What could be so much better for individuals also could be great for companies, because crystallizing LGBTQ+ equality in the corporate world will diminish the adverse business effects caused by ineffective inclusivity. The potential of large pools of LGBTQ+ talent is not fully realized because so many people feel uncomfortable being themselves at work and expend so much effort and energy trying to act like someone else—someone they believe they need to be to remain safe in the workplace. This is not only detrimental to both the mental and physical health of the individuals, but also greatly limits the many creative contributions they can bring to the business. Brands suffer as well. It is widely acknowledged that inclusive companies supportive of LGBTQ+ people show high levels of team engagement and innovation alongside increased revenues, lower costs, and more growth in their customer base. LGBTQ+ people and their many consumer allies track company positions and look to buy from those most aligned with their values, and they advise their friends to do the same. According to Out Leadership’s data, the global purchasing power of the LGBTQ+ market is estimated at $5.2 trillion. In short, increased attention to LGBTQ+ equality is essential for business growth and prosperity.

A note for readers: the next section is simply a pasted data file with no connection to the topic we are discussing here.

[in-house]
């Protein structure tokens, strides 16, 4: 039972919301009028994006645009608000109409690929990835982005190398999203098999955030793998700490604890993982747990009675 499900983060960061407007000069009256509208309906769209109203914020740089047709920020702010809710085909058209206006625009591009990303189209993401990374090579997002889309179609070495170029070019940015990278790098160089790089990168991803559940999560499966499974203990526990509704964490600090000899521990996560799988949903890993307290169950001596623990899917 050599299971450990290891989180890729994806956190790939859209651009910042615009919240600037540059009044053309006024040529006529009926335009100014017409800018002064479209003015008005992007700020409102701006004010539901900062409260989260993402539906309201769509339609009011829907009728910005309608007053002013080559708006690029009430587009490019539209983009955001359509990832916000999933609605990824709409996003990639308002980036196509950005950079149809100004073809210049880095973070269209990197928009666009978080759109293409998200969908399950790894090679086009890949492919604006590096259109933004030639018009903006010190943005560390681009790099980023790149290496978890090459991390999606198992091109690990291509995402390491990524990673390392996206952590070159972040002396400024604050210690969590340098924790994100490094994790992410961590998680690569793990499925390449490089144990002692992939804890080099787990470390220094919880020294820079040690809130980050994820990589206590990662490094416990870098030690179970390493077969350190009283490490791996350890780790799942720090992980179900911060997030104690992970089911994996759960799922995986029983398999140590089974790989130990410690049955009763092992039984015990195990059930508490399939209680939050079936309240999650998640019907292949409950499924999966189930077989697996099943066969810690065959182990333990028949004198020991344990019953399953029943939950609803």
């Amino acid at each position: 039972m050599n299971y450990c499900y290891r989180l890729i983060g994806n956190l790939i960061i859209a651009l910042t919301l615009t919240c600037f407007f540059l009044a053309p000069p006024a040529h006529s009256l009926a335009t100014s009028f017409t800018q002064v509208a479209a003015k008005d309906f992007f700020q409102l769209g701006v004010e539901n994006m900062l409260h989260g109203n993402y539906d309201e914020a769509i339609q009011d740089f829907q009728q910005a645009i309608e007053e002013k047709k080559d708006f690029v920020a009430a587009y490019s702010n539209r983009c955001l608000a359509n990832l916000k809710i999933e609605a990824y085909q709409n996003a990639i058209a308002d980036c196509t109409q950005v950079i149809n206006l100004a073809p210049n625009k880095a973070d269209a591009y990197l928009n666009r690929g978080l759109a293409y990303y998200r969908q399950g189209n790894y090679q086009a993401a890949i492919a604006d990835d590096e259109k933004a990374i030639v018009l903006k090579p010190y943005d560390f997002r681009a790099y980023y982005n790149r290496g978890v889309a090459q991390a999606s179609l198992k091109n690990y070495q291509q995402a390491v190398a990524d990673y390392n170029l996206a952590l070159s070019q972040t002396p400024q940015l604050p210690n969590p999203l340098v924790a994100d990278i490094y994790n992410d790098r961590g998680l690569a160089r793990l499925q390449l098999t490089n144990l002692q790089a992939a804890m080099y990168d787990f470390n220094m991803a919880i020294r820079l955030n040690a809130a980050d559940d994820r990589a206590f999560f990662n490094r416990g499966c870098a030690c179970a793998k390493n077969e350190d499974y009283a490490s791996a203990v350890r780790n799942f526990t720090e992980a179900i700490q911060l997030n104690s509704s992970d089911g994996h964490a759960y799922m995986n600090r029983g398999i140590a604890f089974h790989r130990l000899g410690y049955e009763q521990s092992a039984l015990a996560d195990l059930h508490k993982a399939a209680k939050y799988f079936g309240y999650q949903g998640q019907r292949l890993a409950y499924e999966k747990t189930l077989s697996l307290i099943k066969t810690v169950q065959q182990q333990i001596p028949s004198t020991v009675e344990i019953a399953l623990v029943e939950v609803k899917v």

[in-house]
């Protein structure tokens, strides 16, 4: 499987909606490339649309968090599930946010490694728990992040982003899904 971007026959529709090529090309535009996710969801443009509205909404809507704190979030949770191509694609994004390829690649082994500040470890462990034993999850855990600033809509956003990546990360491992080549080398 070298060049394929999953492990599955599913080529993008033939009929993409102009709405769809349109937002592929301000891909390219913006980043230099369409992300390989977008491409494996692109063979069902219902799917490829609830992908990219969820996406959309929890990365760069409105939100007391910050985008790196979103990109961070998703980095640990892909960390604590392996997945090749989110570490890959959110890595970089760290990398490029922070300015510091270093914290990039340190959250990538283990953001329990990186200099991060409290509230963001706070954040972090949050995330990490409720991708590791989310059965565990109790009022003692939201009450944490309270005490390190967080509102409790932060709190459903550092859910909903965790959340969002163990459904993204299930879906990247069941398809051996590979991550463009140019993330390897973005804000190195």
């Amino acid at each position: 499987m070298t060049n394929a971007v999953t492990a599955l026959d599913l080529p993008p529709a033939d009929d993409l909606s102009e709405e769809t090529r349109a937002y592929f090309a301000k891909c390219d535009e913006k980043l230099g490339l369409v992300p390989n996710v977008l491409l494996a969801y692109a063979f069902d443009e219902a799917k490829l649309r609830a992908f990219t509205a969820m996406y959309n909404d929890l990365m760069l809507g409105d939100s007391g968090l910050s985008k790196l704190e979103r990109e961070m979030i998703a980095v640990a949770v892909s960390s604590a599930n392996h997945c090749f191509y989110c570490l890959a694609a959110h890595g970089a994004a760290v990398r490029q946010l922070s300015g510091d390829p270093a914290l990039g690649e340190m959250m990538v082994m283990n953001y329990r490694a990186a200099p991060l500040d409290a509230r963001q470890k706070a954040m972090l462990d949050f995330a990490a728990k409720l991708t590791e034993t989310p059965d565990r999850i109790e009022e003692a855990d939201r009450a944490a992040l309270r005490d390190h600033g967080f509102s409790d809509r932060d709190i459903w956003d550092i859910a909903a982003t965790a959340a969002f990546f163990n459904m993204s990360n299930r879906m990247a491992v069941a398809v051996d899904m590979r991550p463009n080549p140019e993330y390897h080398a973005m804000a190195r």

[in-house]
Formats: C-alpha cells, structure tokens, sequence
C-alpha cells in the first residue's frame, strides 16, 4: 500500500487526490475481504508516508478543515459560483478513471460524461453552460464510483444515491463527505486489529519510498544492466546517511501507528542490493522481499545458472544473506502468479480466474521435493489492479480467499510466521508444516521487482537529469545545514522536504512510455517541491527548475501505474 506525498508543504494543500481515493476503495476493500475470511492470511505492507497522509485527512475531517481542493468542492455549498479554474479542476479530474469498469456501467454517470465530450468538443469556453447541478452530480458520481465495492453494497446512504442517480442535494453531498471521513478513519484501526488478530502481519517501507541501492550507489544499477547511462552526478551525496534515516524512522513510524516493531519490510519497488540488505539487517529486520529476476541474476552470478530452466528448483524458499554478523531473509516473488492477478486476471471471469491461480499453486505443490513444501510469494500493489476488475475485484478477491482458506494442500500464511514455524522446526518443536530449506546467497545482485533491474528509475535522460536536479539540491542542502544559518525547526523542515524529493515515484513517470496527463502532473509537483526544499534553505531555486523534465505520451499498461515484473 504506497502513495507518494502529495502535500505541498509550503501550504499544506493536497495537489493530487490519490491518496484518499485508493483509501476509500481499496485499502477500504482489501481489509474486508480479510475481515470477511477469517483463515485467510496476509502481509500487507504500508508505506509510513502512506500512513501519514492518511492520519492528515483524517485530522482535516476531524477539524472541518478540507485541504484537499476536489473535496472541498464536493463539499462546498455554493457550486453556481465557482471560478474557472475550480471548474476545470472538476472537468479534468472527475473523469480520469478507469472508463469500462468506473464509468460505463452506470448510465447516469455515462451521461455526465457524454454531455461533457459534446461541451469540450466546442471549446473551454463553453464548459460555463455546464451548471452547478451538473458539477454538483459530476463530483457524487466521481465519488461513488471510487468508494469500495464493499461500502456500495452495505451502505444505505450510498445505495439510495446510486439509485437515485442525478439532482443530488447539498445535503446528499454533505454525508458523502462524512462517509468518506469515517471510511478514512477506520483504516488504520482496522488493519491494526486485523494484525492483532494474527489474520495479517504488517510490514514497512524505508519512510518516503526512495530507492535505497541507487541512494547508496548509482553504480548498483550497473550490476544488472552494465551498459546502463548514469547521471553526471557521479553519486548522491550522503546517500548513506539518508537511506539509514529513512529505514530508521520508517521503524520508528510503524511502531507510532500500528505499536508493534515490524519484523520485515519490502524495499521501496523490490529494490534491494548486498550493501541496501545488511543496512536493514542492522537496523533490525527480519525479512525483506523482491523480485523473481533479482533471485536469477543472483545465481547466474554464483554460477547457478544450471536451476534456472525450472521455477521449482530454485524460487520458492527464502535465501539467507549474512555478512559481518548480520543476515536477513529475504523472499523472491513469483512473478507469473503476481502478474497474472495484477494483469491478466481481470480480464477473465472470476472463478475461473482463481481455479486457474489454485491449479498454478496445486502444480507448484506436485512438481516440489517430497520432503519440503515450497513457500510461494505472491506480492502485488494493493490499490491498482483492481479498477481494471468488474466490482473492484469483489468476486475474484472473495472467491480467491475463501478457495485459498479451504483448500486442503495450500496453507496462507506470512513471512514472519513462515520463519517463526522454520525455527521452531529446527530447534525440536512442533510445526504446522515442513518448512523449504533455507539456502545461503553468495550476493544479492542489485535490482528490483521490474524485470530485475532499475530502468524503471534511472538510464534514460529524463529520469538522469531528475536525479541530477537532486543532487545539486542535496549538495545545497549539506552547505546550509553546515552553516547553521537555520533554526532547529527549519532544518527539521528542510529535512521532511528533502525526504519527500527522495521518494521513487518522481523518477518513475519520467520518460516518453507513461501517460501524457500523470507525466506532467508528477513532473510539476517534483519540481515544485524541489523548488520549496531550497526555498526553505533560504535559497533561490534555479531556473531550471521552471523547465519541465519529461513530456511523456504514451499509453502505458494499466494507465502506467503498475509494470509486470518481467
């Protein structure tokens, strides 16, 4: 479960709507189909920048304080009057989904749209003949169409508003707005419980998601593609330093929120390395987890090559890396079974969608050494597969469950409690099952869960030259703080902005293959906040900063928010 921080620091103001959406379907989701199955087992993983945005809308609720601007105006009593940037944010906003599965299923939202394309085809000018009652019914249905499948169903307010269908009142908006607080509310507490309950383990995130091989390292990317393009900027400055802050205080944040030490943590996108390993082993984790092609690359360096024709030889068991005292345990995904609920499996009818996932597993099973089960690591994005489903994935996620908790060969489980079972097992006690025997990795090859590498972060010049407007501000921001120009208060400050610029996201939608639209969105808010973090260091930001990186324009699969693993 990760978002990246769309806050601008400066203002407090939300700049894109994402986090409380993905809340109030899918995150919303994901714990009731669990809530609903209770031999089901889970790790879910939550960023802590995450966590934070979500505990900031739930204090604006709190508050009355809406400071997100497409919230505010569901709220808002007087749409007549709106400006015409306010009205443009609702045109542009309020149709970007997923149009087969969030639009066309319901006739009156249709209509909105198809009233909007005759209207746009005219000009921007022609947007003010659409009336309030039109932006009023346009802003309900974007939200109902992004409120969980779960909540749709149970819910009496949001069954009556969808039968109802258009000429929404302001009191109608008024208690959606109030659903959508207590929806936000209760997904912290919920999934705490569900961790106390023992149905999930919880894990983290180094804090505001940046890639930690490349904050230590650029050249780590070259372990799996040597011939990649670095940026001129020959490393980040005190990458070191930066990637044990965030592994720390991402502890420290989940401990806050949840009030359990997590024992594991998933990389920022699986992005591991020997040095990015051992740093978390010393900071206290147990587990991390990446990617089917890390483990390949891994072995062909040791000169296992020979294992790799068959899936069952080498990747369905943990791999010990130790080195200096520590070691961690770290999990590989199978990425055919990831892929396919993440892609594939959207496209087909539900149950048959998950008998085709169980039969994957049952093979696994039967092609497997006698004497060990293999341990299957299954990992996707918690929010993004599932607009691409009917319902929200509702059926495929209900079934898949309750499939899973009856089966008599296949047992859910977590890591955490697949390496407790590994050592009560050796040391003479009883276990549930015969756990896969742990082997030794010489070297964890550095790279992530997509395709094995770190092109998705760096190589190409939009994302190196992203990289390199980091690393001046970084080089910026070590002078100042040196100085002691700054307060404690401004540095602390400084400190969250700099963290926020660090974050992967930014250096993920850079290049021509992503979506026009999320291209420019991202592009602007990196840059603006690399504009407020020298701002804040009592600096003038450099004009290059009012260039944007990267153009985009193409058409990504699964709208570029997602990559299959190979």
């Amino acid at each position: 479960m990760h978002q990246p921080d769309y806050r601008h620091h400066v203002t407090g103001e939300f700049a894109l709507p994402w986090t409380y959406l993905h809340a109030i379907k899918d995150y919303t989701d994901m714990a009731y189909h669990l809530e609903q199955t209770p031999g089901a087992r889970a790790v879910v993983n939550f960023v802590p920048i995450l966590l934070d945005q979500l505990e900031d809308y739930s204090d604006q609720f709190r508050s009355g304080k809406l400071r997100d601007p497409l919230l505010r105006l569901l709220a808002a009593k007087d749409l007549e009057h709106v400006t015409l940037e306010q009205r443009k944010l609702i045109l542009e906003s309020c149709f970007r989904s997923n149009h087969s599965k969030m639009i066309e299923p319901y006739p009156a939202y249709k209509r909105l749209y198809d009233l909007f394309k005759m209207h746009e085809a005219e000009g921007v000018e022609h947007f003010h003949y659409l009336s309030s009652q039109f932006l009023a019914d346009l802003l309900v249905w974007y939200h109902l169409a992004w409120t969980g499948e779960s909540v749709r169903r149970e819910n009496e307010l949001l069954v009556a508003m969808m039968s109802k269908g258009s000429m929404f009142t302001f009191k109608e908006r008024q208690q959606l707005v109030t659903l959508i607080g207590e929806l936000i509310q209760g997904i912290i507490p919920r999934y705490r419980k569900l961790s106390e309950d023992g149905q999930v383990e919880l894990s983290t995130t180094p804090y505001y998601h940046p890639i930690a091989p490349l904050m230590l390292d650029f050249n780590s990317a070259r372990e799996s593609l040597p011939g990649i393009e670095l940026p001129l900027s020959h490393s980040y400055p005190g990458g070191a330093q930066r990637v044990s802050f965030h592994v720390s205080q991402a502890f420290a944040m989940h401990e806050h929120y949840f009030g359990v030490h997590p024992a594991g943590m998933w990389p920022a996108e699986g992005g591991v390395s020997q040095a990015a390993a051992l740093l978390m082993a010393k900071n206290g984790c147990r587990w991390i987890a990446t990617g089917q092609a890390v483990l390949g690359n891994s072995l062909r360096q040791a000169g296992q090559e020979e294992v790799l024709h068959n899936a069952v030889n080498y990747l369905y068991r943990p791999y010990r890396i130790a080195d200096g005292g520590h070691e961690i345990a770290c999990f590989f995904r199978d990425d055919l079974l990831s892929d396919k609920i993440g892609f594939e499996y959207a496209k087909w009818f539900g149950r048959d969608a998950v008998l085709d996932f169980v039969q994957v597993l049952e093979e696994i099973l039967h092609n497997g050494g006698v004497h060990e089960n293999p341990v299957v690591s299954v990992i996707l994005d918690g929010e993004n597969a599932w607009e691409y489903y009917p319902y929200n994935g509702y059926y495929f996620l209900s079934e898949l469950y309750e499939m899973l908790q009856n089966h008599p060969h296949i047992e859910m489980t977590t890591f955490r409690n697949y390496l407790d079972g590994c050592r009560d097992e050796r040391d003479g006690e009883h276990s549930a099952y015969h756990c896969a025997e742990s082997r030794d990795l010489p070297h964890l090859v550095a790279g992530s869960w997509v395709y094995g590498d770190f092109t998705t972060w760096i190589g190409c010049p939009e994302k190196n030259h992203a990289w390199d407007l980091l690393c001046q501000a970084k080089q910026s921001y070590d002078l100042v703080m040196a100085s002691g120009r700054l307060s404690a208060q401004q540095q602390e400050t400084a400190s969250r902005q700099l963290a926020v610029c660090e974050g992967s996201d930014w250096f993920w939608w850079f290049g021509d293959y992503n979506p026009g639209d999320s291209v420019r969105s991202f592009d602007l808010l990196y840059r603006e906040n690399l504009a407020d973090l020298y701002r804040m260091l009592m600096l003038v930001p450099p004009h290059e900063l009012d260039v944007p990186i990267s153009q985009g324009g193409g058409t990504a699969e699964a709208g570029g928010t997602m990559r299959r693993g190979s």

Breaking the Silence

There are many, many people in the world who are dealing with the same thing [being in the closet]. If they don’t hear leaders talk about that, then maybe they feel a little bit of pressure to keep that internal and keep that bottled up. . . . We have to step up, and we have to go to bat for our employees.

Jim Fitterling, Chairman and CEO of Dow Chemical (Egon Zehnder 2020 Global Board Diversity Tracker)

For over 20 years, Todd Sears, founder and CEO of Out Leadership, has been a resolute force in activating greater participation from business leaders. “I have been told so many times that I am the first gay person that many of these CEOs have ever gotten to know,” Sears shared in an interview this summer for Salesforce’s #MakeChange initiative. In his experience, most of these CEOs presume that their gay colleagues and employees know they are supportive. “I say, ‘How do they know that? Are they mind readers? Have you told them?’ And nine times out of ten, they have not,” Sears continued.